|Ministry of Social Affairs||sehr groß||kein|
|Ministry of Economics and Communication||sehr groß||kein|
|Ministry of Finance||sehr groß||kein|
|Family physicians||sehr groß||kein|
|Hospital managers||sehr groß||kein|
|National Health Insurance Fund||sehr groß||kein|
|Private Insurers||sehr groß||kein|
|Patient Representation Society||sehr groß||kein|
|Professional medical publications||sehr groß||kein|
|Public media||sehr groß||kein|
Adoption of the initiative is dependant on all formal participants (operators) in health care system. Interesting approach by the Ministry of Social Affairs is that together with all development
work they also outsource the stakeholder involvement and agreement facilitation process. The board of newly founded E-Health Foundation is expected to become the main facilitation mechanism for
different interests of stakeholders. The hope is based on the fact that most stakeholders (except patients) are formally represented in the board.
Until now the details of the implemenation process are not set - they are expected as soon as the E-Health Foundation is operational and main development partner has been selected.
Separate risk for implementation rises from high sensitivity of data protection issues in Estonia. For instance in Estonia no national health registry is allowed to provide data for scientific research without written consent of each individual in the registry. To tackel this the main development partner has to have in their team a PR-expert and sound PR-plan to sell the idea to wide public.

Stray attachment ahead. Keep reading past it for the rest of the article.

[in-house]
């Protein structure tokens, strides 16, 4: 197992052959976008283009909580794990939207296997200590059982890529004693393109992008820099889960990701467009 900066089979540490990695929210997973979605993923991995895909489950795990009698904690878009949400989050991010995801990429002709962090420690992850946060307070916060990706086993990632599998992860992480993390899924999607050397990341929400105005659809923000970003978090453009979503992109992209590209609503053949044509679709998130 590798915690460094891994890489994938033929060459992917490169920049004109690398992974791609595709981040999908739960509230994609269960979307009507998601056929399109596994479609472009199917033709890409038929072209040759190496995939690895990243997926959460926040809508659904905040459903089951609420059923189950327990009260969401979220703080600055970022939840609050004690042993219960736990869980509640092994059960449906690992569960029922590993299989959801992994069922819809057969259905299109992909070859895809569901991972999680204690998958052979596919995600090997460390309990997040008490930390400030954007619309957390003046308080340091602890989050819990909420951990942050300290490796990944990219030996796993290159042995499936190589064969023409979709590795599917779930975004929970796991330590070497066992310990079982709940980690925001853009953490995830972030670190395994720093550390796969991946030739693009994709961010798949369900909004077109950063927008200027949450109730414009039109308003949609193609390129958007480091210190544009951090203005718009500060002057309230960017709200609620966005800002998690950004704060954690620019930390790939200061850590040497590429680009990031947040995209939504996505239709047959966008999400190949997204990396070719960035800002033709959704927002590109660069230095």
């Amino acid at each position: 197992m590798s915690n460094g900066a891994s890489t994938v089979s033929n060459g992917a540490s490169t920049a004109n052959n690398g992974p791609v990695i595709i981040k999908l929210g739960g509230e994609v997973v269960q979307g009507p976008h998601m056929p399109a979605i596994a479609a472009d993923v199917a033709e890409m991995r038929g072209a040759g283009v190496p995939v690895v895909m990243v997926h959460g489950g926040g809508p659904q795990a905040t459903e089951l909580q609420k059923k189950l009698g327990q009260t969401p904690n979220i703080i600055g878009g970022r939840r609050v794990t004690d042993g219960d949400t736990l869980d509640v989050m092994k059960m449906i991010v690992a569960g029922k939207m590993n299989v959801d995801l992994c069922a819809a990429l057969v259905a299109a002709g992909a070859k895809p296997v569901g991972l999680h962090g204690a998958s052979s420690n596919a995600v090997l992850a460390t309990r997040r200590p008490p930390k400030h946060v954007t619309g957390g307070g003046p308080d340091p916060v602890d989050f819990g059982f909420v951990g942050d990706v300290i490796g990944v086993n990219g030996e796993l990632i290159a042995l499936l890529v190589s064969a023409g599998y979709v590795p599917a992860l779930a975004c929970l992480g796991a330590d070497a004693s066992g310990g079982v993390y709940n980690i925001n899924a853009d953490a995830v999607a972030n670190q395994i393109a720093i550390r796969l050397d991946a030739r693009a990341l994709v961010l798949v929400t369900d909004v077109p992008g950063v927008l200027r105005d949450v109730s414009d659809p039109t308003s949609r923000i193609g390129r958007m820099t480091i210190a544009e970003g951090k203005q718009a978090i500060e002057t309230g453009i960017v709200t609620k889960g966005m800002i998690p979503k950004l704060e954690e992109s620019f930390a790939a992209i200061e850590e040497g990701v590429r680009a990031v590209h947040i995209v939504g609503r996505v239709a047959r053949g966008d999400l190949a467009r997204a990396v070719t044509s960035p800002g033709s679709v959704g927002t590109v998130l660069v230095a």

It is known from the discussion with the relevant specialists in the ministry that there will be plan for monitoring implementation, but so far it is not publicly available yet.
Major outcome indicators have been defined as "operational electronic prescription system", "operational electronic booking system" etc
It is not easy to decide on the expected outcome of the whole policy. Main problem is the ambitiousness in one hand and ambiguitiy in the other hand of the whole undertaking.
As the project consists of a series of smaller projects it is highly likely that many of them will reach main gols. Electronic prescription, electronic appointment booking, and digital image archive for instance.
The major component - National Health Information System in its narrow sense - is very complicated and even its scope will be truly defined only after negotiations with the Ministry of Social Affairs and the main development partner.
Biggest risks are uncertain goals and differences in expectations by stakeholders, also legal aspects from data protection point of view. Additional risks arise from the potential incompatibility of time-frame, scope and planned budget.
The policy is in itself extremely important and valuable. In as sense it is widely accepted that proper use if ICT is one of the main enablers of quality and efficiency improvement in health care.
Although it is also stated so in the Vision of National Health Information System, it is not immediatley transferred into implementation plan, and more importantly, is not adequatley supported with
commitment by individual providers and health professionals.
Main problems and concerns are related to insufficient administrative capacity in the Ministry of Social Affairs, which is amplified by ambitiousness and ambiguity of the major goals at the same time.
The crucial phase of the project are negotiations between the Ministry and the main developer of the project. In order to suceed the scope, cost, time-frame must be set in balance, proper monitoring process has to be agreed and no individual interest group should try to gain more than is possible within reasonable compromise.
First real assesment can be given within next 6 months after the new institutions (E-Health Foundation) and main developer have started to work.